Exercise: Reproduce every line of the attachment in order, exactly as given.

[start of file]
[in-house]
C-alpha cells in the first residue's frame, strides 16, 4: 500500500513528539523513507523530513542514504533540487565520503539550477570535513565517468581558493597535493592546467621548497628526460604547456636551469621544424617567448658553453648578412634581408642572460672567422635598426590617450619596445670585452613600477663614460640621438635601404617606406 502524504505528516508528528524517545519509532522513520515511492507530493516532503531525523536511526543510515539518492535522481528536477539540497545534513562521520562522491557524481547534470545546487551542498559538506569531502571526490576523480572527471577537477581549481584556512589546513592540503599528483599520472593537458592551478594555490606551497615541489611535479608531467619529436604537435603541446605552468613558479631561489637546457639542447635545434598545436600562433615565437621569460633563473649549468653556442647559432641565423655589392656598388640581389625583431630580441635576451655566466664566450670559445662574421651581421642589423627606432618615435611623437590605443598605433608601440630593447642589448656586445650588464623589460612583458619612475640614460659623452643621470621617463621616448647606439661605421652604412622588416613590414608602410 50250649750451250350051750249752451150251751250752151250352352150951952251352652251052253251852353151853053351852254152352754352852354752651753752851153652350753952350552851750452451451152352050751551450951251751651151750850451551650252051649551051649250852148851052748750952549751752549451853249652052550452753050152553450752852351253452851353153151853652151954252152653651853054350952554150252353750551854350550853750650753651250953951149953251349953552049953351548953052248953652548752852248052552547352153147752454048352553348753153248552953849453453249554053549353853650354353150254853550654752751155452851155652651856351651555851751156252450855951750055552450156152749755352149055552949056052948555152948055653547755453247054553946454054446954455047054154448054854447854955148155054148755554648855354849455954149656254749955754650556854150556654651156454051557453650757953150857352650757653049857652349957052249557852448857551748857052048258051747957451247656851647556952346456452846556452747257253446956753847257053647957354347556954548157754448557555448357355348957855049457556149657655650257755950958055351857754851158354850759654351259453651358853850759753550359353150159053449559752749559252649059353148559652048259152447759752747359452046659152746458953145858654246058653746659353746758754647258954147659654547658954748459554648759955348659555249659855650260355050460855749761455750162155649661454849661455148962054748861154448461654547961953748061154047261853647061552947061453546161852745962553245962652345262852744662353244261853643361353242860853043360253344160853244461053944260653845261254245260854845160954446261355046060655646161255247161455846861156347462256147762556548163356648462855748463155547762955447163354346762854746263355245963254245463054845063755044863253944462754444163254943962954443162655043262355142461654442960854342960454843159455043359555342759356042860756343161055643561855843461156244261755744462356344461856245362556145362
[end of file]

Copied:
[in-house]
C-alpha cells in the first residue's frame, strides 16, 4: 500500500513528539523513507523530513542514504533540487565520503539550477570535513565517468581558493597535493592546467621548497628526460604547456636551469621544424617567448658553453648578412634581408642572460672567422635598426590617450619596445670585452613600477663614460640621438635601404617606406 502524504505528516508528528524517545519509532522513520515511492507530493516532503531525523536511526543510515539518492535522481528536477539540497545534513562521520562522491557524481547534470545546487551542498559538506569531502571526490576523480572527471577537477581549481584556512589546513592540503599528483599520472593537458592551478594555490606551497615541489611535479608531467619529436604537435603541446605552468613558479631561489637546457639542447635545434598545436600562433615565437621569460633563473649549468653556442647559432641565423655589392656598388640581389625583431630580441635576451655566466664566450670559445662574421651581421642589423627606432618615435611623437590605443598605433608601440630593447642589448656586445650588464623589460612583458619612475640614460659623452643621470621617463621616448647606439661605421652604412622588416613590414608602410 50250649750451250350051750249752451150251751250752151250352352150951952251352652251052253251852353151853053351852254152352754352852354752651753752851153652350753952350552851750452451451152352050751551450951251751651151750850451551650252051649551051649250852148851052748750952549751752549451853249652052550452753050152553450752852351253452851353153151853652151954252152653651853054350952554150252353750551854350550853750650753651250953951149953251349953552049953351548953052248953652548752852248052552547352153147752454048352553348753153248552953849453453249554053549353853650354353150254853550654752751155452851155652651856351651555851751156252450855951750055552450156152749755352149055552949056052948555152948055653547755453247054553946454054446954455047054154448054854447854955148155054148755554648855354849455954149656254749955754650556854150556654651156454051557453650757953150857352650757653049857652349957052249557852448857551748857052048258051747957451247656851647556952346456452846556452747257253446956753847257053647957354347556954548157754448557555448357355348957855049457556149657655650257755950958055351857754851158354850759654351259453651358853850759753550359353150159053449559752749559252649059353148559652048259152447759752747359452046659152746458953145858654246058653746659353746758754647258954147659654547658954748459554648759955348659555249659855650260355050460855749761455750162155649661454849661455148962054748861154448461654547961953748061154047261853647061552947061453546161852745962553245962652345262852744662353244261853643361353242860853043360253344160853244461053944260653845261254245260854845160954446261355046060655646161255247161455846861156347462256147762556548163356648462855748463155547762955447163354346762854746263355245963254245463054845063755044863253944462754444163254943962954443162655043262355142461654442960854342960454843159455043359555342759356042860756343161055643561855843461156244261755744462356344461856245362556145362